This post is based on Practical Marshallese by Peter Rudiak-Gould, a freely distributed, full-length textbook for learning the native language of the Marshall Islands. It has been used since 2004 as the official language manual for all volunteers in the WorldTeach Marshall Islands program, and it has formed the basis of language classes for Americans at Kwajalein Atoll. The 102 short lessons describe the grammar of the language in practical and familiar terms, and a glossary presents 1500 useful words.

Pretty big, very big, big enough, too big

            In the last lesson you learned how to make sentences like ‘I fish often’ by saying ‘it is often my fish.’  You can also do the same sort of thing with adjectives, to say things like ‘It is very good,’ ‘it is pretty good,’ etc.  Here are some words you can use this way:

eḷap very
edik not very
ebwe somewhat, pretty, fairly, enough
ejabwe not enough

For example:

Eḷap an eṃṃan     = it-big/its/good = It is very good
Edik an eṃṃan     = it-small/its/good = It is not very good
Ebwe an kilep        = it-enough/its/big = It is pretty big or It is big enough
Ejabwe an kilep     = it-not enough/its/big = It is not big enough
Eḷap aṃ nañinmej  = it-big/your/sick = You are very sick
Ejabwe aer aetok   = it-not enough/their/tall = They are not tall enough
Eḷap an kilep          = it-big/its/big = It is big

– If you want to say sentences like ‘It is big enough,’ ‘I walk slowly,’ or ‘I eat a lot’ in the past or future, then put ‘naaj’ or ‘kar’ either with the first word or after the word for ‘my,’ ‘your,’ etc.:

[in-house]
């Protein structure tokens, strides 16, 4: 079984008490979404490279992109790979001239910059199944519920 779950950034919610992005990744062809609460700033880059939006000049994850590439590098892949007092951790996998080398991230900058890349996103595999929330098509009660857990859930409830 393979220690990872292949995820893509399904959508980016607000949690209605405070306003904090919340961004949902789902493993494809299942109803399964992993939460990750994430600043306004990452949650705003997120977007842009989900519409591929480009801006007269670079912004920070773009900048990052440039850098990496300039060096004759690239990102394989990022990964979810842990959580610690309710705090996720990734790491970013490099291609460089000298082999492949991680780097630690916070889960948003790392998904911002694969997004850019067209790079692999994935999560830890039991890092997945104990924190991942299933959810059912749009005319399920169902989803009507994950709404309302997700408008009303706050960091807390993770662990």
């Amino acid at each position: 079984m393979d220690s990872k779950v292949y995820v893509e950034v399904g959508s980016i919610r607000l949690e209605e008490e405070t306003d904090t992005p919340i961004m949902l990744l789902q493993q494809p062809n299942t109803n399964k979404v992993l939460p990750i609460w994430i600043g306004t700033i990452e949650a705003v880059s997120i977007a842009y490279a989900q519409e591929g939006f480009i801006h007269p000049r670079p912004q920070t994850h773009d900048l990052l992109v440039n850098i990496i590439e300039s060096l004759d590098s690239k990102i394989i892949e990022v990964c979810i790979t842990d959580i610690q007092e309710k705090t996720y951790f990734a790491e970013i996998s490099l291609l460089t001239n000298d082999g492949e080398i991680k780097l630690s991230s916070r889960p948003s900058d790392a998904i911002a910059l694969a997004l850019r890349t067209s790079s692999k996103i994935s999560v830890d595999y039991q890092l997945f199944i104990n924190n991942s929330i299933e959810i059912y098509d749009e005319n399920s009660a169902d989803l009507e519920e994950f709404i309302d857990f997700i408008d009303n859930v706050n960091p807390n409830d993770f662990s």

Ekar bwe an kilep           = or Ebwe an kar kilep       = it-PAST/enough/its/big enough/its/PAST/big = It was big enough
Ekar ṃōkaj aō etetal       = or Eṃōkaj aō kar etetal   = it-PAST/fast/my/walk it-fast/my/PAST/walk = I walked fast
Enaaj ḷap aṃ ṃōñā         = or Eḷap aṃ naaj ṃōñā     = it-FUTURE/big/your/eat it-big/your/FUTURE/eat = You will eat a lot

– There are also a few words like this that go right before the adjective, like in English:

lukkuun or lukkuun in very, really kanooj or kanooj in very, really kadik particularly, too
jab lukkuun or jab lukkuun in not very jab kanooj or jab kanooj in not very    

For example:

Elukkuun kilep           = it-very/big = It is very big
Ejab lukkuun eṃṃan = it-not/very/good = It is not very good
Kwōkanooj in jouj       = you-very/of/nice = You are very nice
Ekadik kilep               = it-particularly,too/big = It is particularly big or It is too big
Ekadik lōñ                  = it-particularly,too/there are = There are too many


retio (from English) radio
tāākji (from English) taxi
teej (from English) test, exam, take a test
pāātḷọk tide going out (getting lower)
ibwijtok tide coming in (getting higher)
kaṇaṃṇaṃ mosquito coil
kabbōl to turn on (a light, lamp, etc.)
kun to turn off (a light, lamp, etc.)
jabdewōt any, anything, anybody
marok dark
kōtḷọk let, allow, let go, release

Language Tip

Too much, too big

            To say phrases like ‘too much,’ ‘too many,’ or ‘too big’ in Marshallese, you can use ‘kadik’ for ‘too.’  But you can also just say ‘a lot,’ ‘very many,’ ‘very big,’ and context indicates that you mean ‘too much,’ ‘too big.’  For instance:

Elukkuun lōñ armej    = it-very/there are/people = There are many people or There are too many people
Ekadik lōñ armej        = it-too/there are/people = There are too many people
Eḷap aṃ idaak            =    it-big/your/drink = You drink a lot or You drink too much
Ekadik ḷap aṃ idaak  = it-too/big/your/drink = You drink too much

            If you want to say ‘it is too big to carry’ or ‘the tide is too low to fish’ just use ‘lukkuun’ for ‘too’ and ‘ñan’ for ‘to’ :

Elukkuun pāāt ñan eọñōd= it-very/low tide/for/fishing = The tide is too low to go fishing

Practical Marshallese

Published by Marco Mora-Huizar

I am a Spanish and Marshallese translator. Iaar katak Kajin Majol ilo Enid, Oklahoma.

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